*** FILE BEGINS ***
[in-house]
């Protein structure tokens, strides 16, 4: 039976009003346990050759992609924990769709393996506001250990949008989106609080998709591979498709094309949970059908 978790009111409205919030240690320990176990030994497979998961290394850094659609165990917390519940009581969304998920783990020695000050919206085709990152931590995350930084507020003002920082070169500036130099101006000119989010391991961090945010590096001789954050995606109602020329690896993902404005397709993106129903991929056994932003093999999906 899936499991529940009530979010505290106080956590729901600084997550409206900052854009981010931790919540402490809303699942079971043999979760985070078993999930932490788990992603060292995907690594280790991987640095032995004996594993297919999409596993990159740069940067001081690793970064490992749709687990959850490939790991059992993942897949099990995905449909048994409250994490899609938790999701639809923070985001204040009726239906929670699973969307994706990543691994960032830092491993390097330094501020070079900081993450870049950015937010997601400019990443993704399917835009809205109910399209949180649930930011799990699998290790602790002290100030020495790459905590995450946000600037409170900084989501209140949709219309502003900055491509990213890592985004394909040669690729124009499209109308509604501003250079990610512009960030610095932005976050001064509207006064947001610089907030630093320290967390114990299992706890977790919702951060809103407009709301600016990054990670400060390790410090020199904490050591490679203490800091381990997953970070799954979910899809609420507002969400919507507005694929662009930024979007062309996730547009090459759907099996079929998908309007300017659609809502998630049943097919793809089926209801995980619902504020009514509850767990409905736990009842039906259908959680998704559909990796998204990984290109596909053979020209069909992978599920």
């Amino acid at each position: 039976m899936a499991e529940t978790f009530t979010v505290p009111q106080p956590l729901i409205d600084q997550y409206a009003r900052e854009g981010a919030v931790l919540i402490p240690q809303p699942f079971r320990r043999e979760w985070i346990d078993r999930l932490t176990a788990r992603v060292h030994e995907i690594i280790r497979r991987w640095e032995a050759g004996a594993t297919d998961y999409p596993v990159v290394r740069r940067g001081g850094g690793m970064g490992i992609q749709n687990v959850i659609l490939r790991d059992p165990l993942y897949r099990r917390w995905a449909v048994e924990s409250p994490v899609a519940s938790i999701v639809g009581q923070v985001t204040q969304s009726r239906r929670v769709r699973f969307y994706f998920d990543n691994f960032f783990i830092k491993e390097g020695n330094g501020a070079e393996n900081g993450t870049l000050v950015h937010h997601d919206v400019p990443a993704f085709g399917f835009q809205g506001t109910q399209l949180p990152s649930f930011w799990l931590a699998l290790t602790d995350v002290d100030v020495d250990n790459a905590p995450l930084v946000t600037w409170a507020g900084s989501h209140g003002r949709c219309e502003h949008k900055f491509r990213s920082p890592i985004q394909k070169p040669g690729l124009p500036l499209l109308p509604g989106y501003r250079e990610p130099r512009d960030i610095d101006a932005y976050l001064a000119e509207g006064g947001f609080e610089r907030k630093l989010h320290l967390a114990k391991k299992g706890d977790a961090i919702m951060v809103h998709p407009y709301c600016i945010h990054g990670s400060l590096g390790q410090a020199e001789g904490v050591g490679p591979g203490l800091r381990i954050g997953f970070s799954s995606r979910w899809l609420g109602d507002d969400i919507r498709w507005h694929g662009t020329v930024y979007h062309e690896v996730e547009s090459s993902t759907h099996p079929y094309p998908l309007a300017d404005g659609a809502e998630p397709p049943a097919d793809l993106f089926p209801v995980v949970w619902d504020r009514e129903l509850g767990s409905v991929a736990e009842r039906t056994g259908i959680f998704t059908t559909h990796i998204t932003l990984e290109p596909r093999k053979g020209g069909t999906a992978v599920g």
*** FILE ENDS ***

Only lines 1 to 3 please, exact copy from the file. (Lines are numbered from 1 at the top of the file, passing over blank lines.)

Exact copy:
[in-house]
């Protein structure tokens, strides 16, 4: 039976009003346990050759992609924990769709393996506001250990949008989106609080998709591979498709094309949970059908 978790009111409205919030240690320990176990030994497979998961290394850094659609165990917390519940009581969304998920783990020695000050919206085709990152931590995350930084507020003002920082070169500036130099101006000119989010391991961090945010590096001789954050995606109602020329690896993902404005397709993106129903991929056994932003093999999906 899936499991529940009530979010505290106080956590729901600084997550409206900052854009981010931790919540402490809303699942079971043999979760985070078993999930932490788990992603060292995907690594280790991987640095032995004996594993297919999409596993990159740069940067001081690793970064490992749709687990959850490939790991059992993942897949099990995905449909048994409250994490899609938790999701639809923070985001204040009726239906929670699973969307994706990543691994960032830092491993390097330094501020070079900081993450870049950015937010997601400019990443993704399917835009809205109910399209949180649930930011799990699998290790602790002290100030020495790459905590995450946000600037409170900084989501209140949709219309502003900055491509990213890592985004394909040669690729124009499209109308509604501003250079990610512009960030610095932005976050001064509207006064947001610089907030630093320290967390114990299992706890977790919702951060809103407009709301600016990054990670400060390790410090020199904490050591490679203490800091381990997953970070799954979910899809609420507002969400919507507005694929662009930024979007062309996730547009090459759907099996079929998908309007300017659609809502998630049943097919793809089926209801995980619902504020009514509850767990409905736990009842039906259908959680998704559909990796998204990984290109596909053979020209069909992978599920």
């Amino acid at each position: 039976m899936a499991e529940t978790f009530t979010v505290p009111q106080p956590l729901i409205d600084q997550y409206a009003r900052e854009g981010a919030v931790l919540i402490p240690q809303p699942f079971r320990r043999e979760w985070i346990d078993r999930l932490t176990a788990r992603v060292h030994e995907i690594i280790r497979r991987w640095e032995a050759g004996a594993t297919d998961y999409p596993v990159v290394r740069r940067g001081g850094g690793m970064g490992i992609q749709n687990v959850i659609l490939r790991d059992p165990l993942y897949r099990r917390w995905a449909v048994e924990s409250p994490v899609a519940s938790i999701v639809g009581q923070v985001t204040q969304s009726r239906r929670v769709r699973f969307y994706f998920d990543n691994f960032f783990i830092k491993e390097g020695n330094g501020a070079e393996n900081g993450t870049l000050v950015h937010h997601d919206v400019p990443a993704f085709g399917f835009q809205g506001t109910q399209l949180p990152s649930f930011w799990l931590a699998l290790t602790d995350v002290d100030v020495d250990n790459a905590p995450l930084v946000t600037w409170a507020g900084s989501h209140g003002r949709c219309e502003h949008k900055f491509r990213s920082p890592i985004q394909k070169p040669g690729l124009p500036l499209l109308p509604g989106y501003r250079e990610p130099r512009d960030i610095d101006a932005y976050l001064a000119e509207g006064g947001f609080e610089r907030k630093l989010h320290l967390a114990k391991k299992g706890d977790a961090i919702m951060v809103h998709p407009y709301c600016i945010h990054g990670s400060l590096g390790q410090a020199e001789g904490v050591g490679p591979g203490l800091r381990i954050g997953f970070s799954s995606r979910w899809l609420g109602d507002d969400i919507r498709w507005h694929g662009t020329v930024y979007h062309e690896v996730e547009s090459s993902t759907h099996p079929y094309p998908l309007a300017d404005g659609a809502e998630p397709p049943a097919d793809l993106f089926p209801v995980v949970w619902d504020r009514e129903l509850g767990s409905v991929a736990e009842r039906t056994g259908i959680f998704t059908t559909h990796i998204t932003l990984e290109p596909r093999k053979g020209g069909t999906a992978v599920g």